The Green party attempt to build a plan which allows Alberta to keep pumping oil for quite some time, keeping it “Canadian” is out of keeping with an otherwise fairly sensible, although vague, plan.
Liberal Party – a dream
The Liberal platform is here. A key premise of their plan is, from Trudeau’s introductory speech, that “Canada is on track to reduce our emissions by 30% by 2030, compared to 2005 levels,” which is simply untrue. Not a good start.
The Liberal climate plan is to reach net-zero by 2050, which is good, but may be too late if the 2030 reductions are not enough. The 2030 goal is “exceed Canada’s 2030 emissions goal by introducing new carbon reducing measures.” (p. 29)
Their method of getting there is to; “set legally-binding, five-year milestones, based
on the advice of the experts and consultations with Canadians, to reach net-zero emissions,” and “appoint a group of scientists, economists, and experts to recommend the best path to get to net-zero.” p. 29
This is not a “plan”, it is a “plan to plan.” How long will that take, before any action starts? And what actions? Presumably those decided by the “group of scientists, economists, and experts.” A good strategy for 2009.
Global news summarised the Liberal climate platform as “The Liberal platform states that if re-elected, the federal government would set “legally binding” five-year milestones based on consultations with experts and attain net-zero emissions by 2050.”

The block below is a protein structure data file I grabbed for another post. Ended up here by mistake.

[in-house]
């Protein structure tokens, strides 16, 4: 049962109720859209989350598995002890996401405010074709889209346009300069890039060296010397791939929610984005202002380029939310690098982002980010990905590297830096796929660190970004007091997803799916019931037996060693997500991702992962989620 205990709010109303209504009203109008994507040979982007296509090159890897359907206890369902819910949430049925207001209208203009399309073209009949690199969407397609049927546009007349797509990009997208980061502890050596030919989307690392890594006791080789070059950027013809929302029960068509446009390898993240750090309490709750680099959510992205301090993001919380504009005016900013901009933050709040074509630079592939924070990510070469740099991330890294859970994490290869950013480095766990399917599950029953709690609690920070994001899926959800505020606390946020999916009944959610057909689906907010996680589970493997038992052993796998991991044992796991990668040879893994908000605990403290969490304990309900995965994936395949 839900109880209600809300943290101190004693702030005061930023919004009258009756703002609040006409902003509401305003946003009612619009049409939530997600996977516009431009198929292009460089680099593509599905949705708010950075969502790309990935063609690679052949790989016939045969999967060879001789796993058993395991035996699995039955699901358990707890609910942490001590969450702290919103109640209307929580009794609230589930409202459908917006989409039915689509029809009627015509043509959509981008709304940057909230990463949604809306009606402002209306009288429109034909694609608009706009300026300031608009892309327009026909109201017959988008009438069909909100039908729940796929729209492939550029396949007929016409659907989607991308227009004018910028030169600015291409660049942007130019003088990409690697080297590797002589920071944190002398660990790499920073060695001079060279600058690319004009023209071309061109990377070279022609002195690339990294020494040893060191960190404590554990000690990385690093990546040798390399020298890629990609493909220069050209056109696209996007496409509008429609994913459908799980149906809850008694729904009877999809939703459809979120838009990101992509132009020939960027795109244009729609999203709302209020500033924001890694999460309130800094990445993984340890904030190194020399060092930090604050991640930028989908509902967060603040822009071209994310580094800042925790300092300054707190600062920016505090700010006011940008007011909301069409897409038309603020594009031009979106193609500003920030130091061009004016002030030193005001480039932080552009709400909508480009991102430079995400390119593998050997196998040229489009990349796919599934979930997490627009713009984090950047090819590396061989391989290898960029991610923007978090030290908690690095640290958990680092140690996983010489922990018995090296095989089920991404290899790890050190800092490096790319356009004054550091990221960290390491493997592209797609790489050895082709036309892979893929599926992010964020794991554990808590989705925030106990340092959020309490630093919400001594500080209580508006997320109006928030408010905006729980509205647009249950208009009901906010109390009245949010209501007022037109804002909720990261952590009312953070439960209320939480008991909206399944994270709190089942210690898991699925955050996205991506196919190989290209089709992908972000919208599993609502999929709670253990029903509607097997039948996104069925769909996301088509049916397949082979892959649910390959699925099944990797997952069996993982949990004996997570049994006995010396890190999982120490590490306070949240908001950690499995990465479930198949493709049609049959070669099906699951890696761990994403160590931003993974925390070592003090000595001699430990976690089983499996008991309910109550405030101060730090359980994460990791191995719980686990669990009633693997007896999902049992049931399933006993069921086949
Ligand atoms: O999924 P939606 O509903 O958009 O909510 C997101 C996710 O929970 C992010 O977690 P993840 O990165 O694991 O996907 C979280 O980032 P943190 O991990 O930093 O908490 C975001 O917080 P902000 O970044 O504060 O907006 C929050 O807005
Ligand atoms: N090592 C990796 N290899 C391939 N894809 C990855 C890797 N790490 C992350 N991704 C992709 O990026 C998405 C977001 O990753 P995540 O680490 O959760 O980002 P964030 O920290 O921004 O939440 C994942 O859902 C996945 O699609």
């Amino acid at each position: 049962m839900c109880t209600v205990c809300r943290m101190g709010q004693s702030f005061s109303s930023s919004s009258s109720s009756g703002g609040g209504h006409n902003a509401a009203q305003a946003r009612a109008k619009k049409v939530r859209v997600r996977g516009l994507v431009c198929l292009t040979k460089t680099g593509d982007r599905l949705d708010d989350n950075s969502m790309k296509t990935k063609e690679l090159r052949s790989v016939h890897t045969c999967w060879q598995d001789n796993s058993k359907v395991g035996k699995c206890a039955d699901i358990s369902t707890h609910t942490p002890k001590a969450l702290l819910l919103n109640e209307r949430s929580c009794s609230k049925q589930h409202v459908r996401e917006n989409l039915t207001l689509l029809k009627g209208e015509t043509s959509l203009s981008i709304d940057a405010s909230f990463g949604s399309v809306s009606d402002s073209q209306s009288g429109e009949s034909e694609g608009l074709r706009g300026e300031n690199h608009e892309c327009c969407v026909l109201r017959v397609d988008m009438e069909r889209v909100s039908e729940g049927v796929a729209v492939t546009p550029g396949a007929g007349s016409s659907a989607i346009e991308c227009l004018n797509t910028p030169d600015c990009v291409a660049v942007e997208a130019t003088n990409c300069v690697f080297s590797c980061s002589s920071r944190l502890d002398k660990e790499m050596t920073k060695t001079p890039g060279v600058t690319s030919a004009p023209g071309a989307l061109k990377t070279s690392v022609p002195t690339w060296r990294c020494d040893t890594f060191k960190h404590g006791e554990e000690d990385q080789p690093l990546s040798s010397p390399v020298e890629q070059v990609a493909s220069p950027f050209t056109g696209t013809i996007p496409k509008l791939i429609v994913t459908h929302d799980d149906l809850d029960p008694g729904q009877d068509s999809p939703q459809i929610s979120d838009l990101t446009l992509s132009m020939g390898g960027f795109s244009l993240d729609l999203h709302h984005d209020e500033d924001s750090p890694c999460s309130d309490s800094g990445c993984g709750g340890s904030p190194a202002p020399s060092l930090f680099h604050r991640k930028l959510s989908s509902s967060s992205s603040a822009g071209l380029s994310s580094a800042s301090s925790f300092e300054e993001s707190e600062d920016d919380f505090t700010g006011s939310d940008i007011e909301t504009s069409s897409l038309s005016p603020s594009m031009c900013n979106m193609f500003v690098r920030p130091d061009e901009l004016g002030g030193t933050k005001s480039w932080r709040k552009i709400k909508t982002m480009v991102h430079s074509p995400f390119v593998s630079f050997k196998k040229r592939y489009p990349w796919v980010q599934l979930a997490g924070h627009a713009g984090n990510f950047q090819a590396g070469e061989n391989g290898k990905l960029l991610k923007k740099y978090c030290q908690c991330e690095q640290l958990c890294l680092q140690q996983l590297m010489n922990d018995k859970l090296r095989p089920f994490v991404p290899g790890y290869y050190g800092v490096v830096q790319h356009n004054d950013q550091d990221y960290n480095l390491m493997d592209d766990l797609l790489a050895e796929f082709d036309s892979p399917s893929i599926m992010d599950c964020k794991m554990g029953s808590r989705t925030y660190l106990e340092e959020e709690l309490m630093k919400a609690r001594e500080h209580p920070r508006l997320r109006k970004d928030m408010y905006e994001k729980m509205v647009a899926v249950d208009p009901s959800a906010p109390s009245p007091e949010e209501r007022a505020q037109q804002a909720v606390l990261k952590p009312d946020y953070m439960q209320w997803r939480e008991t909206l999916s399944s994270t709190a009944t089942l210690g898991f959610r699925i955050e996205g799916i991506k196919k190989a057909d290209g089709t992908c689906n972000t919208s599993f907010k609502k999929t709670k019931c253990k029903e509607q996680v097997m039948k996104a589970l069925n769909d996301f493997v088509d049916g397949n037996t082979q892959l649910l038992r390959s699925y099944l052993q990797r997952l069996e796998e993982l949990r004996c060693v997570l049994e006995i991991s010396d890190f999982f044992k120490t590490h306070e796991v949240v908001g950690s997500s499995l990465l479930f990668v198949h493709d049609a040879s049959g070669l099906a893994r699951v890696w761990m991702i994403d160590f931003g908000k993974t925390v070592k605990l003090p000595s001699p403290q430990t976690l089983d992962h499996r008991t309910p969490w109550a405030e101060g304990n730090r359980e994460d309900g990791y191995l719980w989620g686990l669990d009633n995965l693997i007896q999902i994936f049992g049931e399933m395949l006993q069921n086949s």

The commitment to plant 2 billion trees is a good, concrete step, but will not get us there on its own.
Conservative Party – a hallucination / mirage
It is here. It is a disaster. It gives a fair bit of detail, all of it oriented toward anything other than reducing oil and gas output /consumption. The plan for supporting renewable energy is good, as are some other elements. We’ll need them in the 5 degrees of warming world their plan will lead to if elected.
Another factor is the “reality spectrum” – if you’re a voter you’ll need to choose for yourself where to place your bet on this spectrum. A dream, which will likely never happen? Or a cold hard reality which will leave us with anything but. Or you can vote with an eye to the future, and how your vote today may shape party policies going forward. Those choices you must make for yourself.
The best plans, the Greens and NDP, and the mainstream plan – the Liberals (predictably), all fail in one area – carbon tax/carbon pricing. They all support it, in their various ways. And it is not enough. It is a good start, but in the end it is a neo-liberal, “the market will save us” scheme which will never truly yield the results we need. It is an important starting place. But cap and trade is closer, although still not enough. What we really need is source-reduction – we need to keep it in the ground (we’ll continue this thought in another post).
In that way, they all lack imagination. Again, as Greta Thunberg has said, we need new rules. All the plans lack courage to come out and really challenge the power base of our society, and the true source of the problem.